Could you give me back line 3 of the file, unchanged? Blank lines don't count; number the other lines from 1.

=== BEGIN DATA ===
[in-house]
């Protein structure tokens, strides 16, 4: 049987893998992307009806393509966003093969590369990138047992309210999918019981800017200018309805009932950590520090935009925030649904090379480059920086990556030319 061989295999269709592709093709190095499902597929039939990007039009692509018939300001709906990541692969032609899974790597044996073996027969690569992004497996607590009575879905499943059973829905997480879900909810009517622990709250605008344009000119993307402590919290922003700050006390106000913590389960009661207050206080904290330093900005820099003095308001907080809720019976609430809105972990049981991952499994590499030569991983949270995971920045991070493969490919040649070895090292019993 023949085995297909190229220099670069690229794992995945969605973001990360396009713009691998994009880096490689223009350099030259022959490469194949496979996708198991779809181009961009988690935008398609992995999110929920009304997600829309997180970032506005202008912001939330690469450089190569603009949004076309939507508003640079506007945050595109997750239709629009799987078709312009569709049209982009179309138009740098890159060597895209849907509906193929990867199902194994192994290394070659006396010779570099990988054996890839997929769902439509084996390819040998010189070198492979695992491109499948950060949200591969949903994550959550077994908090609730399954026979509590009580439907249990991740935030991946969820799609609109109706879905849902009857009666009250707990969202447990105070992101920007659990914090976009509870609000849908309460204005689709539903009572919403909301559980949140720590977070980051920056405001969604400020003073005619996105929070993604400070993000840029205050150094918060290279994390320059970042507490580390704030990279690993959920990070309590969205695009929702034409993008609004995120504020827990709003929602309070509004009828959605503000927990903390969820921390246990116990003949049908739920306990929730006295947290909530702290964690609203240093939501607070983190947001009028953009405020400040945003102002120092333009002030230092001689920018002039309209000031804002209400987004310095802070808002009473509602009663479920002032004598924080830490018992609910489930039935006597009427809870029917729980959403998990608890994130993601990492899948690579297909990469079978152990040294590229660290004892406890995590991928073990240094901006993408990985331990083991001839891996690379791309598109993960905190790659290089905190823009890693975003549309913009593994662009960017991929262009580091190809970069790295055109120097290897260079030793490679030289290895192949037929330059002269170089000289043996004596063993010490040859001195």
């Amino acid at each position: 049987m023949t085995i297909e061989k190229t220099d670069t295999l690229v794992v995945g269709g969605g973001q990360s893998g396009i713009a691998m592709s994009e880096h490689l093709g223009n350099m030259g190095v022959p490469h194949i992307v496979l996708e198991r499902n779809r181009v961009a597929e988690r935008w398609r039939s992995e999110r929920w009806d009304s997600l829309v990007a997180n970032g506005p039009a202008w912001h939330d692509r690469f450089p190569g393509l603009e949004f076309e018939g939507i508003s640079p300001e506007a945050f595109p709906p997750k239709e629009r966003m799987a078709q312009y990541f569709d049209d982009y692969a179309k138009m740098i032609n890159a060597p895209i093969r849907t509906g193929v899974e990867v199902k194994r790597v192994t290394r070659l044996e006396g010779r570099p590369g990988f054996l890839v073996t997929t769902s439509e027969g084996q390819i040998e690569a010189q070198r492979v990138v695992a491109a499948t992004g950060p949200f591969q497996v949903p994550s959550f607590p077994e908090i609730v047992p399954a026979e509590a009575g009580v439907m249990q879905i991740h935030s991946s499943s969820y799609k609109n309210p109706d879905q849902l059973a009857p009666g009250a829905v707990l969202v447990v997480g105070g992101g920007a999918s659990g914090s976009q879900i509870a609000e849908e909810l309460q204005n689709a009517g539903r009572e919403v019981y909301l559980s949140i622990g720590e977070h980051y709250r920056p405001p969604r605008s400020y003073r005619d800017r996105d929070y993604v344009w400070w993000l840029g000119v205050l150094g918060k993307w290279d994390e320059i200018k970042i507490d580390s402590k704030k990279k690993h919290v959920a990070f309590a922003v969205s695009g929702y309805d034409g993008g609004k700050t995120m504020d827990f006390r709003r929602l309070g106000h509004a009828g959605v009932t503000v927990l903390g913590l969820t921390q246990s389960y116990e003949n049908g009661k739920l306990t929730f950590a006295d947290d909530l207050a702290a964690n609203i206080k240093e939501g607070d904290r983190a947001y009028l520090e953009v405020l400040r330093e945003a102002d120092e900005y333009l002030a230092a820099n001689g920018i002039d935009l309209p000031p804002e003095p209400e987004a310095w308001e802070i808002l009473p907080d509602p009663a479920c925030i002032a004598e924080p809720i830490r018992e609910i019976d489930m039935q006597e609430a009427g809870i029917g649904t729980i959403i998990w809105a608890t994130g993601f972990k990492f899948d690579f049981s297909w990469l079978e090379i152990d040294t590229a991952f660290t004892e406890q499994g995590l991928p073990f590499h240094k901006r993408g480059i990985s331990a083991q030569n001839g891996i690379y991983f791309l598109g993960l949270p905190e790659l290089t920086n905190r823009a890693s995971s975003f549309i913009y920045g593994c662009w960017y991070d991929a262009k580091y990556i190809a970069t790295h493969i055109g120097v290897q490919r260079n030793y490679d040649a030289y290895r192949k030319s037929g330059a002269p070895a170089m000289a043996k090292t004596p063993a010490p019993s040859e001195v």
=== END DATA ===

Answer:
């Amino acid at each position: 049987m023949t085995i297909e061989k190229t220099d670069t295999l690229v794992v995945g269709g969605g973001q990360s893998g396009i713009a691998m592709s994009e880096h490689l093709g223009n350099m030259g190095v022959p490469h194949i992307v496979l996708e198991r499902n779809r181009v961009a597929e988690r935008w398609r039939s992995e999110r929920w009806d009304s997600l829309v990007a997180n970032g506005p039009a202008w912001h939330d692509r690469f450089p190569g393509l603009e949004f076309e018939g939507i508003s640079p300001e506007a945050f595109p709906p997750k239709e629009r966003m799987a078709q312009y990541f569709d049209d982009y692969a179309k138009m740098i032609n890159a060597p895209i093969r849907t509906g193929v899974e990867v199902k194994r790597v192994t290394r070659l044996e006396g010779r570099p590369g990988f054996l890839v073996t997929t769902s439509e027969g084996q390819i040998e690569a010189q070198r492979v990138v695992a491109a499948t992004g950060p949200f591969q497996v949903p994550s959550f607590p077994e908090i609730v047992p399954a026979e509590a009575g009580v439907m249990q879905i991740h935030s991946s499943s969820y799609k609109n309210p109706d879905q849902l059973a009857p009666g009250a829905v707990l969202v447990v997480g105070g992101g920007a999918s659990g914090s976009q879900i509870a609000e849908e909810l309460q204005n689709a009517g539903r009572e919403v019981y909301l559980s949140i622990g720590e977070h980051y709250r920056p405001p969604r605008s400020y003073r005619d800017r996105d929070y993604v344009w400070w993000l840029g000119v205050l150094g918060k993307w290279d994390e320059i200018k970042i507490d580390s402590k704030k990279k690993h919290v959920a990070f309590a922003v969205s695009g929702y309805d034409g993008g609004k700050t995120m504020d827990f006390r709003r929602l309070g106000h509004a009828g959605v009932t503000v927990l903390g913590l969820t921390q246990s389960y116990e003949n049908g009661k739920l306990t929730f950590a006295d947290d909530l207050a702290a964690n609203i206080k240093e939501g607070d904290r983190a947001y009028l520090e953009v405020l400040r330093e945003a102002d120092e900005y333009l002030a230092a820099n001689g920018i002039d935009l309209p000031p804002e003095p209400e987004a310095w308001e802070i808002l009473p907080d509602p009663a479920c925030i002032a004598e924080p809720i830490r018992e609910i019976d489930m039935q006597e609430a009427g809870i029917g649904t729980i959403i998990w809105a608890t994130g993601f972990k990492f899948d690579f049981s297909w990469l079978e090379i152990d040294t590229a991952f660290t004892e406890q499994g995590l991928p073990f590499h240094k901006r993408g480059i990985s331990a083991q030569n001839g891996i690379y991983f791309l598109g993960l949270p905190e790659l290089t920086n905190r823009a890693s995971s975003f549309i913009y920045g593994c662009w960017y991070d991929a262009k580091y990556i190809a970069t790295h493969i055109g120097v290897q490919r260079n030793y490679d040649a030289y290895r192949k030319s037929g330059a002269p070895a170089m000289a043996k090292t004596p063993a010490p019993s040859e001195v």